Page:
Lamaze and Hickstead set the bar in the sport, the bar that all riders had to chase and reach to obtain, a bar that seemed to be getting higher and higher as the wins kept stacking up.
In 2010 at the World Equestrian Games in Kentucky, Lamaze took the individual bronze and Hickstead took the Best Horse honour as he jumped clear with all four riders, the only horse to do so.
2011 brought yet another successful season with Lamaze and Hickstead capturing big wins both in Europe and on home soil at Spruce Meadows. I was incredibly lucky to become a part of Horse Junkies United this year, as I was able to not only witness, but be in the ring, on the same turf, during these performances at Spruce Meadows.
The 2011 Masters tournament at Spruce Meadows was magical for the duo with Hickstead did not put a hoof wrong all week, winning a welcome class, going double clear in the Nations Cup (anchoring Canada to a 2nd place finish), and, for the second time, claiming victory in the $1 million CN International Grand Prix- the only pair to go clear in both rounds.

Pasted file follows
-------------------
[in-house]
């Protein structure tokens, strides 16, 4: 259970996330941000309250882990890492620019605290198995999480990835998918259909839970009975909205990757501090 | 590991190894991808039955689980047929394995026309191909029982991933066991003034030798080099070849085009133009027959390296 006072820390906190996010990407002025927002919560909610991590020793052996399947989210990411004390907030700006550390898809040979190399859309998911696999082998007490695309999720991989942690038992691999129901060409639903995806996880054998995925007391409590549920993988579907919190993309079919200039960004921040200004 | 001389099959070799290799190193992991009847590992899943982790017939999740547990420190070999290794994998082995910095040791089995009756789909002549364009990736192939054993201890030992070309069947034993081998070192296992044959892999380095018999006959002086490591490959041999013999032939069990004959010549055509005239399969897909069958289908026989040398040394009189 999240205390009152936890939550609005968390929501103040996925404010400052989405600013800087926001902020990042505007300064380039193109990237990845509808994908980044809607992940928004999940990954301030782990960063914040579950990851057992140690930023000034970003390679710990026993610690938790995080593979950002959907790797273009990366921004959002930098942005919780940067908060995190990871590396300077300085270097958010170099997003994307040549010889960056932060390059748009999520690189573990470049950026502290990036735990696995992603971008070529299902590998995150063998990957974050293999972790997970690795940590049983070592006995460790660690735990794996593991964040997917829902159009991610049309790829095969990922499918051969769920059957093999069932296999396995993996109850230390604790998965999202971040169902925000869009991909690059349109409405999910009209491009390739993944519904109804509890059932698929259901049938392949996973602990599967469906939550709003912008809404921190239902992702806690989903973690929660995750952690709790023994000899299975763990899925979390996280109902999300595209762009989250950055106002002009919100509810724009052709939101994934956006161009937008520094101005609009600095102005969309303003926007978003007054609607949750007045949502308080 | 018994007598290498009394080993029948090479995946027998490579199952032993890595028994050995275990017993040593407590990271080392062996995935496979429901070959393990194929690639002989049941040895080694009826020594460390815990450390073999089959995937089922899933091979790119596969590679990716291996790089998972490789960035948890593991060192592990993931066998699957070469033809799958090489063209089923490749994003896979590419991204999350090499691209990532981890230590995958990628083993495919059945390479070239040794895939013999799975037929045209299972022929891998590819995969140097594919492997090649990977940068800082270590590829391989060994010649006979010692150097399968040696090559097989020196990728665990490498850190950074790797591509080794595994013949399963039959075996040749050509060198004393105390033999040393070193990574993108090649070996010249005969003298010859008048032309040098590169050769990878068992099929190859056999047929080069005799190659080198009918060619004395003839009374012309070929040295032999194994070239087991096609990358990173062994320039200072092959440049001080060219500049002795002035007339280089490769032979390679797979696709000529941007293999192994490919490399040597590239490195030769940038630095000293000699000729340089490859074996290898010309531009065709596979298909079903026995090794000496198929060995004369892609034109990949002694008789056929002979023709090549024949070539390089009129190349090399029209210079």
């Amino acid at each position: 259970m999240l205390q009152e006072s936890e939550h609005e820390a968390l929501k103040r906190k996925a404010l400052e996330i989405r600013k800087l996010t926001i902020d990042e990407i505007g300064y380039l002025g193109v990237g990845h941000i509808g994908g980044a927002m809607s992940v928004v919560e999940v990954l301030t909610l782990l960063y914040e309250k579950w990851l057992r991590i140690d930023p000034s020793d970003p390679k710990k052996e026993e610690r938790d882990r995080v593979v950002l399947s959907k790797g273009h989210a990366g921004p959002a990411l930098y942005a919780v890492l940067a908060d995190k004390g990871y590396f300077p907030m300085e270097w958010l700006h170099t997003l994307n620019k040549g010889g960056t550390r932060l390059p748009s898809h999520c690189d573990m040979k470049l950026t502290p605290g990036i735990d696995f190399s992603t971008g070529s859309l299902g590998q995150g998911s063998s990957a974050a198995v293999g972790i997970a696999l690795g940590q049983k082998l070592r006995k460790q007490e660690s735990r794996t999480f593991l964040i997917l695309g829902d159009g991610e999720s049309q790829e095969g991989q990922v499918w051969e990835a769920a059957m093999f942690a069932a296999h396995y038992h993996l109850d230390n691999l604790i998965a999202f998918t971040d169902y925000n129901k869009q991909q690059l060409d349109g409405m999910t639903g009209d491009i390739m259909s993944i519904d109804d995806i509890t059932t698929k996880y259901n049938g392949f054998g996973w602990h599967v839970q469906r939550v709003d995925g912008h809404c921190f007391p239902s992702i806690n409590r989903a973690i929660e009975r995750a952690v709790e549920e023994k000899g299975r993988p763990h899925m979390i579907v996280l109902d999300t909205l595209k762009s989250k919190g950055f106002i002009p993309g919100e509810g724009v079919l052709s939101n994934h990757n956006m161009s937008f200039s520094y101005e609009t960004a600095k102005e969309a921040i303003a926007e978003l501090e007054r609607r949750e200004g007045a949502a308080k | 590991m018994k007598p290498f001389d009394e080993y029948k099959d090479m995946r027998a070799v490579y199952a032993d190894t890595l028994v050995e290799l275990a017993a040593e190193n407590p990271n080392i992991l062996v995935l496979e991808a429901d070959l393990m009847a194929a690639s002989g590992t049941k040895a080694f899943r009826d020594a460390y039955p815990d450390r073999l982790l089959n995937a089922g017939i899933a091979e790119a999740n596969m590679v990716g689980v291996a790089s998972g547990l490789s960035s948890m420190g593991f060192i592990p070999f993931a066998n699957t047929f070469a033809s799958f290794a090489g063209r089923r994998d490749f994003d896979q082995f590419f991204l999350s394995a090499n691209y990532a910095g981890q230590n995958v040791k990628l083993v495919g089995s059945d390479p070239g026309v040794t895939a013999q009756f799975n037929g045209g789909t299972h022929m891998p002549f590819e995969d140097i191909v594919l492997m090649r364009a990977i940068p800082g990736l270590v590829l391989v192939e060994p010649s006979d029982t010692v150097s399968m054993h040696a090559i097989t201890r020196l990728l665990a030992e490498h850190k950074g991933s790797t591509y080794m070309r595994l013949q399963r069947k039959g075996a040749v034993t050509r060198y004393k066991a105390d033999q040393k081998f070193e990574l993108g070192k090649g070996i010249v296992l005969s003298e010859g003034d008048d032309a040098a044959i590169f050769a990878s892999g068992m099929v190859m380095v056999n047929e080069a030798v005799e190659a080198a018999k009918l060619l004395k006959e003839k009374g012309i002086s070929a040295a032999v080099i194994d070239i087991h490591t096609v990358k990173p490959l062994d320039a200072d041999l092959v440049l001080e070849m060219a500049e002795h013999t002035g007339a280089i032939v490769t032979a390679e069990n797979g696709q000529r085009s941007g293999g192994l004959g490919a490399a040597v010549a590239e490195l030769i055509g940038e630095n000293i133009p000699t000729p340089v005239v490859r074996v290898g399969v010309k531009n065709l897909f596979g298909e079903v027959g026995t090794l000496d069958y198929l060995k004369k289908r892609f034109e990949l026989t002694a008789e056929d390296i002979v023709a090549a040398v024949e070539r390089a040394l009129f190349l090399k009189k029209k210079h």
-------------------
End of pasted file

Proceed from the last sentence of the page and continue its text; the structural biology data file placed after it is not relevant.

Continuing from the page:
Now, with a heavy sadness in my heart and tears running down my cheeks, there is the realization that the 2011 Masters tournament at Spruce Meadows was the last time Eric and Hickstead would compete on home soil, the last time Canadian fans were able to, first hand, experience the magic of this little stallion jumping his heart out and the utter joy he expressed with each stride.
He is not a horse any show jumping fan will soon forget. He inspired countless numbers of riders to get out there and be the best they can be because, with the right attitude and enough heart, nothing is unattainable.
He touched all of our hearts and his legacy will live on within them forever.
We cannot let the excitement and joy that Hickstead brought the sport to fade away, it is up to us- whether you are a fan/rider/owner- to keep his memory alive and continue what he started, the improvement of the sport in both Canada and around the world.
Eric Lamaze and Hickstead’s last performance in Canada – winning the $1 Million Spruce Meadows Masters on Sept 11, 2011
Rest in peace Hickstead, you deserve it.
I will post an album with the pictures of Hickstead that I have on the HJU Facebook page.